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Top, bottom 3in strap, diamond shaped plates on the sides. why not? It is $5 worth of steel and not much time. belt and suspenders especially with heavy batteries. The diamonds on the side would be my priority.

Someone is going to get that frame and be like WTF about the wheelbase.

Also 1.25? Where did the .25 come from? Rover margin of error? A 110 is 110in and a 109 is 109in
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  #172  
Old October 3rd, 2013, 07:43 AM
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I don't mind the criticism at all, and in fact I appreciate it. The consensus is clear - i'll plate it

But diamond plate Ron? No way in hell!

You will like the 1.25". That's the width of my ruler This isn't rocket science but by my eye i could have taken 1.5 to 1.75 to get it to look totally centered, but my ruler was 1.25" and I could make nice parallel lines with it, and it was enough. If you can tell a 1/4" difference on this then you are looking too hard .
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  #173  
Old October 3rd, 2013, 07:52 AM
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Remember that as the truck is lifted the wheelbase will decrease.
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  #174  
Old October 3rd, 2013, 07:54 AM
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I think he means diamond shaped plates. That is, squares, with the points at the top and sides. This will give you a longer weld than with just scabbed on plate.
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  #175  
Old October 3rd, 2013, 07:57 AM
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IC. Yea you'll see I tried to get the longest weld in the cut too, but due to the bracketry the angle was limited. I was thinking that if I plated it, I'd be better off boxing it in, so you'd have weld along the corners and the resulting tube/box around the frame would be stringer than this diamond shape. I'll think about it.
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  #176  
Old October 3rd, 2013, 08:24 AM
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IC. Yea you'll see I tried to get the longest weld in the cut too, but due to the bracketry the angle was limited. I was thinking that if I plated it, I'd be better off boxing it in, so you'd have weld along the corners and the resulting tube/box around the frame would be stringer than this diamond shape. I'll think about it.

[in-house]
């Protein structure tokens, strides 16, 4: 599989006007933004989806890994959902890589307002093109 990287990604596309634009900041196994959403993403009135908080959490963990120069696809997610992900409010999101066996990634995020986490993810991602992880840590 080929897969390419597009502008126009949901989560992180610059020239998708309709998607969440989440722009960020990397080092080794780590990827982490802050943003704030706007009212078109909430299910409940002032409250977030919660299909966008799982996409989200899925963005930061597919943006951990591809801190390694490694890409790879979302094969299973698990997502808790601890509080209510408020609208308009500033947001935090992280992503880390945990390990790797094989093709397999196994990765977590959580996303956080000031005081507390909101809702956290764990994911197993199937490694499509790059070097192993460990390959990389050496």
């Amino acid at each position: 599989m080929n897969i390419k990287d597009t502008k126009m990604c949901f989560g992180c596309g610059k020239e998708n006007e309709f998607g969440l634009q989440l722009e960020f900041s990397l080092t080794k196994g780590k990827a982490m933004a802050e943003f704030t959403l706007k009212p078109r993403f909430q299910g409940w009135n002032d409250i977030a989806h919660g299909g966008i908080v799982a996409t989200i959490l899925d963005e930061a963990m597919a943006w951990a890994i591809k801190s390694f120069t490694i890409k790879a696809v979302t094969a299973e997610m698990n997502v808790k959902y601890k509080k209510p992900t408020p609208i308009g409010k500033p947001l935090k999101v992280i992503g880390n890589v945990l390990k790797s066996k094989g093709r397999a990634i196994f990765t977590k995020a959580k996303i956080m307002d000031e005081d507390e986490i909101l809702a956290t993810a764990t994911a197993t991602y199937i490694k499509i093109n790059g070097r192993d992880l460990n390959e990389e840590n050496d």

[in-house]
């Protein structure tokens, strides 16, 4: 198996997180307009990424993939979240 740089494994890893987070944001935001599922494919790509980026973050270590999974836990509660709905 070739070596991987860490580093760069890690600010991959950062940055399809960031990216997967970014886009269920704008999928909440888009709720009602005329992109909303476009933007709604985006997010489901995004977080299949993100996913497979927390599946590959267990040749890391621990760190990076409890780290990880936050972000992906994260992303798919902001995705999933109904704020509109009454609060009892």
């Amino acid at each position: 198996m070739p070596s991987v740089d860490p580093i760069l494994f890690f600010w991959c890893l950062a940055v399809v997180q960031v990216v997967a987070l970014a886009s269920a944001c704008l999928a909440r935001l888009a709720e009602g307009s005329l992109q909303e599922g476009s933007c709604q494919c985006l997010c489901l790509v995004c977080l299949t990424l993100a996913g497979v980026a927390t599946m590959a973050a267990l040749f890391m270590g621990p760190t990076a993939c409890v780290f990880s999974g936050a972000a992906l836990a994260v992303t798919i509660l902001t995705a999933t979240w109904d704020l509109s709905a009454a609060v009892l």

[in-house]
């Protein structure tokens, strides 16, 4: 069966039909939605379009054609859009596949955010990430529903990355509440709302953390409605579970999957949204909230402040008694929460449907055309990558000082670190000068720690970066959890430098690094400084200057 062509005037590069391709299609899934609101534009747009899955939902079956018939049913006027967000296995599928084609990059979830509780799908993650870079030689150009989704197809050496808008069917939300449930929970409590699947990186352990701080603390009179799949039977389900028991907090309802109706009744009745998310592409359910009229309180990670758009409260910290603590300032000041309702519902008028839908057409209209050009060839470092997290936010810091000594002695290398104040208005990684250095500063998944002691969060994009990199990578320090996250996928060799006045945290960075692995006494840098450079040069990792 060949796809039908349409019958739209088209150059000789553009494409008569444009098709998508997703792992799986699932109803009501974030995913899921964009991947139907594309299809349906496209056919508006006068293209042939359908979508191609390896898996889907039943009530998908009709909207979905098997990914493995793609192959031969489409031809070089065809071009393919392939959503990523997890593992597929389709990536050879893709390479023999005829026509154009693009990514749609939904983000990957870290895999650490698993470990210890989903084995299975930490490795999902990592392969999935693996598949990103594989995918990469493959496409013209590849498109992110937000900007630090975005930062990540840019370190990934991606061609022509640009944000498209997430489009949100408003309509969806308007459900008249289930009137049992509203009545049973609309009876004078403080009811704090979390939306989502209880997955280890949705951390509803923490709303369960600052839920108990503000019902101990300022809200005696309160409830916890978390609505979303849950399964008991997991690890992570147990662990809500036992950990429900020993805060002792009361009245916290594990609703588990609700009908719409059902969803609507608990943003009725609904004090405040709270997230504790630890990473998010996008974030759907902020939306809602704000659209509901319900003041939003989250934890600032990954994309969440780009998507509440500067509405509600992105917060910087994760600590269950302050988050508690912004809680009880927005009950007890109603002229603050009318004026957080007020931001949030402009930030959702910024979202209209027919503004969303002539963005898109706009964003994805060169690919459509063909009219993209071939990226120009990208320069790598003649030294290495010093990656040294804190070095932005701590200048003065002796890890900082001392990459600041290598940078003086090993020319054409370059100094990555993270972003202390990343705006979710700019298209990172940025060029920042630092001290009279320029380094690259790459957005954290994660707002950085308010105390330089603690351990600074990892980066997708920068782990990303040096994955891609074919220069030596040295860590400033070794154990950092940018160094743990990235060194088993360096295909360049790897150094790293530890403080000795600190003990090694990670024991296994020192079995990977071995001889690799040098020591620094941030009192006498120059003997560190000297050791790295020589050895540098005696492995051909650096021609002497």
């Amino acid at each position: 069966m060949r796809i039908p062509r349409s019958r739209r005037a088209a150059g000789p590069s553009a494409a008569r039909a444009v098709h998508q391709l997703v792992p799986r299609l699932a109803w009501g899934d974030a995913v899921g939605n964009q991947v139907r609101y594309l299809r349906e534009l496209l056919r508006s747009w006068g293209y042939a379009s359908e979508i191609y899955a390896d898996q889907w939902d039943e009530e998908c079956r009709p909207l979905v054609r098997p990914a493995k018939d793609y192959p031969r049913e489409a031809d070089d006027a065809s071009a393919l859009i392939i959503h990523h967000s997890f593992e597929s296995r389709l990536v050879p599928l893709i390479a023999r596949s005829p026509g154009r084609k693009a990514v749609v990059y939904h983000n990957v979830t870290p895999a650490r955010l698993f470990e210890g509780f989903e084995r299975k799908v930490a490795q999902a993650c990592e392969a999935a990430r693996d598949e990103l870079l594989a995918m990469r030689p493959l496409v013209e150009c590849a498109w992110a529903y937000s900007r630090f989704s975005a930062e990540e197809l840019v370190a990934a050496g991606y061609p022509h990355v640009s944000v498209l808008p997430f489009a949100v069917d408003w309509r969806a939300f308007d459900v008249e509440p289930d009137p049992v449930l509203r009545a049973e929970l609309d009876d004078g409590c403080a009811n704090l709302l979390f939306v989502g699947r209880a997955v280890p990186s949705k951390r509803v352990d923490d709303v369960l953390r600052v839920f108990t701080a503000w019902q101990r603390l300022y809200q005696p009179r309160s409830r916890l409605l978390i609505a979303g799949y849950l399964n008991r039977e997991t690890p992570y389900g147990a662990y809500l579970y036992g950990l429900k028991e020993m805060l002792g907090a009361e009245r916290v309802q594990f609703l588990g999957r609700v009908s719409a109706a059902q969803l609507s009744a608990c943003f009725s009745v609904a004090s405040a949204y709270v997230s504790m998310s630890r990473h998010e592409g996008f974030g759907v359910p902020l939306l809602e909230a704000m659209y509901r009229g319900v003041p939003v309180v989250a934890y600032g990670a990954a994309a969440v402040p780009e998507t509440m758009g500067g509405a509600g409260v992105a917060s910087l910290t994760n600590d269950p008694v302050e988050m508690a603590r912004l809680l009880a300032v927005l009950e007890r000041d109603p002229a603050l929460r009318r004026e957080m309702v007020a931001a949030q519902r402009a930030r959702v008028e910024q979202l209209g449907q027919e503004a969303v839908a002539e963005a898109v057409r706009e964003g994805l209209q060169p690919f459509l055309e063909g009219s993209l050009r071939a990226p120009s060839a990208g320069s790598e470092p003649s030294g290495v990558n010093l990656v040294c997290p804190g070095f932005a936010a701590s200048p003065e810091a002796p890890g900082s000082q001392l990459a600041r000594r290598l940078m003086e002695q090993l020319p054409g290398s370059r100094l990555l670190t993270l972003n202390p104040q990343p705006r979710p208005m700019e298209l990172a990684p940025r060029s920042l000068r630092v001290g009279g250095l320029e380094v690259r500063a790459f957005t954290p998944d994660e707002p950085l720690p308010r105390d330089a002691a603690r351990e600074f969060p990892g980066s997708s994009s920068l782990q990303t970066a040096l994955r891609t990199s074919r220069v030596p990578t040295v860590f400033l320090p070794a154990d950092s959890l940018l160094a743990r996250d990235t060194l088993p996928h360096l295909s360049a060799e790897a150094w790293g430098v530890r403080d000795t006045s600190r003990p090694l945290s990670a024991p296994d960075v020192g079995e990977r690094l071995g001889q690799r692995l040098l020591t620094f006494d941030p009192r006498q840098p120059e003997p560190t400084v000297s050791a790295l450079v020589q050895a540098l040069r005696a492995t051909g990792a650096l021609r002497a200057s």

I spent too long reading pirate4x4. I mean a diamond shaped plate. Something about stress risers.
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  #177  
Old November 6th, 2013, 09:17 PM
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Thanks for sending me the link. Subscribed!
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  #178  
Old December 15th, 2013, 07:16 PM
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Rear cross member sorted

I bought a galvanized rear cross member from Ron when I gave me the frame since it already had the old one cut off and prepped for it. But besides it being a shame to weld on a galvanized piece when the whole thing was going to get galvanized anyway (and hassle to clean off the galvy for welding), I wanted a 109 rear cross member so I sold the galvy one and got a 109 crossmember.

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I also wanted to maximize the space available back there for a battery box. My goal is to have only two battery boxes with both having easy access for maintenance otherwise there are lots of places for them. I did some testing for weight distribution and found I could do this and maintain a close to 50-50 ratio front to rear in doing so. I needed more room than just between the frame rails to meet this goal though so I widened the frame rails about 6" total and designed a NAS-fuel-cradle-like hangers for the box (which will have a skid plate below it to support it). I live in a pretty white collar area and was having trouble finding a place that could CNC cut and bend these up for me. I saw Brian (Brewie212) selling CNC cut cage parts so figured it was worth a shot asking him if he could help. And he sure could! I needed to be patient to keep the budget on track so I was, and it paid off. So a bit thanks to Brian for helping me with these.

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Yes I could have solved this many ways, but this looks like it belongs there and didn't end up costing me more than the galvy cross member anyway. I need to do finish welding once I have the body off again and can flip the frame around to weld comfortably, but now I can move on to making the battery boxes.

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  #179  
Old December 15th, 2013, 08:51 PM
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Looks good my man, happy to help!! Looking forward to getting to ride in that bad boy.
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  #180  
Old January 5th, 2014, 04:56 PM
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Got some shop time this weekend and took care of my door frames.

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Not 100% sure I'll go with this, but using the original steering box seems like a workable solution for maintaining the stock steering column position and supporting the steering shaft (I found a flange mounted roller bearing that should bolt up to the existing stud positions shown in the last picture).